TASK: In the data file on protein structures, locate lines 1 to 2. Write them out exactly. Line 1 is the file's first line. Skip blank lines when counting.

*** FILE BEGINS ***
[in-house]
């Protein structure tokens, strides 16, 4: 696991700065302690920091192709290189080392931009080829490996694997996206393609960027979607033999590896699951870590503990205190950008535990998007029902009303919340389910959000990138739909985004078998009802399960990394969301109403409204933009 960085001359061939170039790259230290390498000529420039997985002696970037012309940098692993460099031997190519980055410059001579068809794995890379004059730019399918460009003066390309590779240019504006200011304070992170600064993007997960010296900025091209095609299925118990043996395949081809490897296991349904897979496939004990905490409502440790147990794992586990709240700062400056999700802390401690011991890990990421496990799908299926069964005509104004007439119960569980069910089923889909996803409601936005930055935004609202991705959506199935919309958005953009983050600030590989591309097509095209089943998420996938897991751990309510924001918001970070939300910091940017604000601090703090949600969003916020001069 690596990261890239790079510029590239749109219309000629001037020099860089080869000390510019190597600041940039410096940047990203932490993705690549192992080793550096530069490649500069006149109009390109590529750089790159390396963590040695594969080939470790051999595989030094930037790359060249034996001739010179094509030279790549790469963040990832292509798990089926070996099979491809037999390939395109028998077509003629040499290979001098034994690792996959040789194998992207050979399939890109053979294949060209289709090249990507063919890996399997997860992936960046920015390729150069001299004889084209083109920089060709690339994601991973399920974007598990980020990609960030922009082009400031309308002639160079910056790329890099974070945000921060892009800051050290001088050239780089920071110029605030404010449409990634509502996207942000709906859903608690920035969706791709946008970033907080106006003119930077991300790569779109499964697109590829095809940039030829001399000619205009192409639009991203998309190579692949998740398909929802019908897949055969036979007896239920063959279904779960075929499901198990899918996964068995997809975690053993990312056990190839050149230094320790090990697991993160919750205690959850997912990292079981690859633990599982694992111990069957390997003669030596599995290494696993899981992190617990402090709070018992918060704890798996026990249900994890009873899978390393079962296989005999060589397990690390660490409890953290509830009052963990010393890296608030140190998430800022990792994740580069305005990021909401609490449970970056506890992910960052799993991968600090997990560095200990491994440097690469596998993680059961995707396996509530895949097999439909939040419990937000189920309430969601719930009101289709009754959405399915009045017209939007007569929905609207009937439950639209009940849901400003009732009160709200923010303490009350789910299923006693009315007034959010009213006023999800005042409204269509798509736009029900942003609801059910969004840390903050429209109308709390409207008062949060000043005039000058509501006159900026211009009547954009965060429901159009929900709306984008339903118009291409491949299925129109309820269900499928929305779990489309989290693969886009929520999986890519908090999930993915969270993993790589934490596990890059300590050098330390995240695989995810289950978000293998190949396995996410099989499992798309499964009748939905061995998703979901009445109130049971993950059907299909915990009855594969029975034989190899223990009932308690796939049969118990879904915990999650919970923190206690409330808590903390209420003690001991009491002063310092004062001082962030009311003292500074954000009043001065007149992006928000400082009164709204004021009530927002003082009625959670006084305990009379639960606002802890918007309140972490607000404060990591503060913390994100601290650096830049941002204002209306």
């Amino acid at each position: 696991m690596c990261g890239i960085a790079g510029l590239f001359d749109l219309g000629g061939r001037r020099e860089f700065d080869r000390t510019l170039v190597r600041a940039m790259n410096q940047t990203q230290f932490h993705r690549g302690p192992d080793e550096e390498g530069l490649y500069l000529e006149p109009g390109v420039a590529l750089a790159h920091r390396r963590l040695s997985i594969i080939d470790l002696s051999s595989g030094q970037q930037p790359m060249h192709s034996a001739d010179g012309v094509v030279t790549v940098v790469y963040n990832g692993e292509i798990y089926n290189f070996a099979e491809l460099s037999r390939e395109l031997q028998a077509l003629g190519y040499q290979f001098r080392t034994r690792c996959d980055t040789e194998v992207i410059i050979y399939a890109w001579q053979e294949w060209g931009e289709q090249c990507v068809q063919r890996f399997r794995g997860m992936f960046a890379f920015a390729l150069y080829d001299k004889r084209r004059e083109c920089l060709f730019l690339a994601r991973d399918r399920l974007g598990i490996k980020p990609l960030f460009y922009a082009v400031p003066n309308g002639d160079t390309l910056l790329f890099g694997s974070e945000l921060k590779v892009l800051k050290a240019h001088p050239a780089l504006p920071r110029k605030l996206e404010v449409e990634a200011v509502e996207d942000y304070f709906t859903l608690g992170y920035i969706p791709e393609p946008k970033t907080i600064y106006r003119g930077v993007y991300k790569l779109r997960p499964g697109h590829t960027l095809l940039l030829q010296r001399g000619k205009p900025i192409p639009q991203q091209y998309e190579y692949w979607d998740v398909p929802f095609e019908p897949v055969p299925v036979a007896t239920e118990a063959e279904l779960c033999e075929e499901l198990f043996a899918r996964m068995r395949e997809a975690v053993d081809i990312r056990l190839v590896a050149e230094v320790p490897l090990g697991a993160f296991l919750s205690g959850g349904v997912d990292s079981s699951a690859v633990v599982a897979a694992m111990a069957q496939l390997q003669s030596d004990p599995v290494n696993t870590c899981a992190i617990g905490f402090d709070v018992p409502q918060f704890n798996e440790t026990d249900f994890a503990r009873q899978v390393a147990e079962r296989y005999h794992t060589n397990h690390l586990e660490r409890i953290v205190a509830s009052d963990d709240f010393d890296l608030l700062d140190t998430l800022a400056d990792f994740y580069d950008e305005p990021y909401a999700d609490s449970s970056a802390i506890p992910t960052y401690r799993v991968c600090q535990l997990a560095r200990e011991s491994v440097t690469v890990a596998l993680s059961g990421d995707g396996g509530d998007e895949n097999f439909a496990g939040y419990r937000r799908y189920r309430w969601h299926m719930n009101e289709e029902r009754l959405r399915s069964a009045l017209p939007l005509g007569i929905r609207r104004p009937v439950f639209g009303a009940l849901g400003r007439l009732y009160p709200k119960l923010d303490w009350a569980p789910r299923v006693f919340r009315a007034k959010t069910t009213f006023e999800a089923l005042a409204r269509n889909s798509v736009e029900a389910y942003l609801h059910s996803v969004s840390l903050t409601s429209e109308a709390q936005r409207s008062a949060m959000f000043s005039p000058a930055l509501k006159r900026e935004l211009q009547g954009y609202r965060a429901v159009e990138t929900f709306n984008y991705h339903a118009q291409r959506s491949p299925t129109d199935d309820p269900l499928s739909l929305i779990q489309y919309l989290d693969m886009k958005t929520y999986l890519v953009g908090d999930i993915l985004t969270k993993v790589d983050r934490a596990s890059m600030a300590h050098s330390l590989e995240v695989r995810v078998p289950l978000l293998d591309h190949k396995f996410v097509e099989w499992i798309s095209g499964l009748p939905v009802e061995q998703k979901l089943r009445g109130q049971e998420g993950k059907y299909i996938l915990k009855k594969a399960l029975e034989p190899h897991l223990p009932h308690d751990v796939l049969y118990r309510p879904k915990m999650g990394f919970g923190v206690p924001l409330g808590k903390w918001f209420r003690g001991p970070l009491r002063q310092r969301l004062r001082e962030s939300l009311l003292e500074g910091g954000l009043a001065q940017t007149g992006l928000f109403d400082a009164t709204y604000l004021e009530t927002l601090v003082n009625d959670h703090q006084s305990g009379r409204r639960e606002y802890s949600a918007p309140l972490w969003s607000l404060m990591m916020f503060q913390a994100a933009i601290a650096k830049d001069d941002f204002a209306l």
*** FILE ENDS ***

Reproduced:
[in-house]
């Protein structure tokens, strides 16, 4: 696991700065302690920091192709290189080392931009080829490996694997996206393609960027979607033999590896699951870590503990205190950008535990998007029902009303919340389910959000990138739909985004078998009802399960990394969301109403409204933009 960085001359061939170039790259230290390498000529420039997985002696970037012309940098692993460099031997190519980055410059001579068809794995890379004059730019399918460009003066390309590779240019504006200011304070992170600064993007997960010296900025091209095609299925118990043996395949081809490897296991349904897979496939004990905490409502440790147990794992586990709240700062400056999700802390401690011991890990990421496990799908299926069964005509104004007439119960569980069910089923889909996803409601936005930055935004609202991705959506199935919309958005953009983050600030590989591309097509095209089943998420996938897991751990309510924001918001970070939300910091940017604000601090703090949600969003916020001069 690596990261890239790079510029590239749109219309000629001037020099860089080869000390510019190597600041940039410096940047990203932490993705690549192992080793550096530069490649500069006149109009390109590529750089790159390396963590040695594969080939470790051999595989030094930037790359060249034996001739010179094509030279790549790469963040990832292509798990089926070996099979491809037999390939395109028998077509003629040499290979001098034994690792996959040789194998992207050979399939890109053979294949060209289709090249990507063919890996399997997860992936960046920015390729150069001299004889084209083109920089060709690339994601991973399920974007598990980020990609960030922009082009400031309308002639160079910056790329890099974070945000921060892009800051050290001088050239780089920071110029605030404010449409990634509502996207942000709906859903608690920035969706791709946008970033907080106006003119930077991300790569779109499964697109590829095809940039030829001399000619205009192409639009991203998309190579692949998740398909929802019908897949055969036979007896239920063959279904779960075929499901198990899918996964068995997809975690053993990312056990190839050149230094320790090990697991993160919750205690959850997912990292079981690859633990599982694992111990069957390997003669030596599995290494696993899981992190617990402090709070018992918060704890798996026990249900994890009873899978390393079962296989005999060589397990690390660490409890953290509830009052963990010393890296608030140190998430800022990792994740580069305005990021909401609490449970970056506890992910960052799993991968600090997990560095200990491994440097690469596998993680059961995707396996509530895949097999439909939040419990937000189920309430969601719930009101289709009754959405399915009045017209939007007569929905609207009937439950639209009940849901400003009732009160709200923010303490009350789910299923006693009315007034959010009213006023999800005042409204269509798509736009029900942003609801059910969004840390903050429209109308709390409207008062949060000043005039000058509501006159900026211009009547954009965060429901159009929900709306984008339903118009291409491949299925129109309820269900499928929305779990489309989290693969886009929520999986890519908090999930993915969270993993790589934490596990890059300590050098330390995240695989995810289950978000293998190949396995996410099989499992798309499964009748939905061995998703979901009445109130049971993950059907299909915990009855594969029975034989190899223990009932308690796939049969118990879904915990999650919970923190206690409330808590903390209420003690001991009491002063310092004062001082962030009311003292500074954000009043001065007149992006928000400082009164709204004021009530927002003082009625959670006084305990009379639960606002802890918007309140972490607000404060990591503060913390994100601290650096830049941002204002209306």